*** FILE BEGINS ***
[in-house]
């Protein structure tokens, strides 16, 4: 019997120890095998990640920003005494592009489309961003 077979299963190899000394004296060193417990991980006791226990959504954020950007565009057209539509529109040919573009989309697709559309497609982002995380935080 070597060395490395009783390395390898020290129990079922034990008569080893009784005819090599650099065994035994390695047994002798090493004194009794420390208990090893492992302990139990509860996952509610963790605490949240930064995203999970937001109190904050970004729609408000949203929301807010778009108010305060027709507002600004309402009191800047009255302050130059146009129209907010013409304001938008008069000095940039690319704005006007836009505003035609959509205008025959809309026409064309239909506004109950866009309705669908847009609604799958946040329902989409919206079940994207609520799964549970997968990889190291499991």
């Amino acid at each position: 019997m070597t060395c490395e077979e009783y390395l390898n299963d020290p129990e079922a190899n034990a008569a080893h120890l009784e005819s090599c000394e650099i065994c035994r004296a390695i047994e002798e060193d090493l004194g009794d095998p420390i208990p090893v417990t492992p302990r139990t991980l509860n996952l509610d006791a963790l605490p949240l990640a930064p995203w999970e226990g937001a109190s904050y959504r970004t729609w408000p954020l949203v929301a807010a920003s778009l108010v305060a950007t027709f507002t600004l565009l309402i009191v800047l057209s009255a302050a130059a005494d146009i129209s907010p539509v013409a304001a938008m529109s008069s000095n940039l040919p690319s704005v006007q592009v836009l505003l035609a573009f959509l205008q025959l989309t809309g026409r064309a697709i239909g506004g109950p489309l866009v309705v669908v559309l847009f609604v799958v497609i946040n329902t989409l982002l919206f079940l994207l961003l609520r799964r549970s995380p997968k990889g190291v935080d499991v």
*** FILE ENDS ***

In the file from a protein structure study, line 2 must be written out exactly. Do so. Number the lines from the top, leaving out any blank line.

């Protein structure tokens, strides 16, 4: 019997120890095998990640920003005494592009489309961003 077979299963190899000394004296060193417990991980006791226990959504954020950007565009057209539509529109040919573009989309697709559309497609982002995380935080 070597060395490395009783390395390898020290129990079922034990008569080893009784005819090599650099065994035994390695047994002798090493004194009794420390208990090893492992302990139990509860996952509610963790605490949240930064995203999970937001109190904050970004729609408000949203929301807010778009108010305060027709507002600004309402009191800047009255302050130059146009129209907010013409304001938008008069000095940039690319704005006007836009505003035609959509205008025959809309026409064309239909506004109950866009309705669908847009609604799958946040329902989409919206079940994207609520799964549970997968990889190291499991």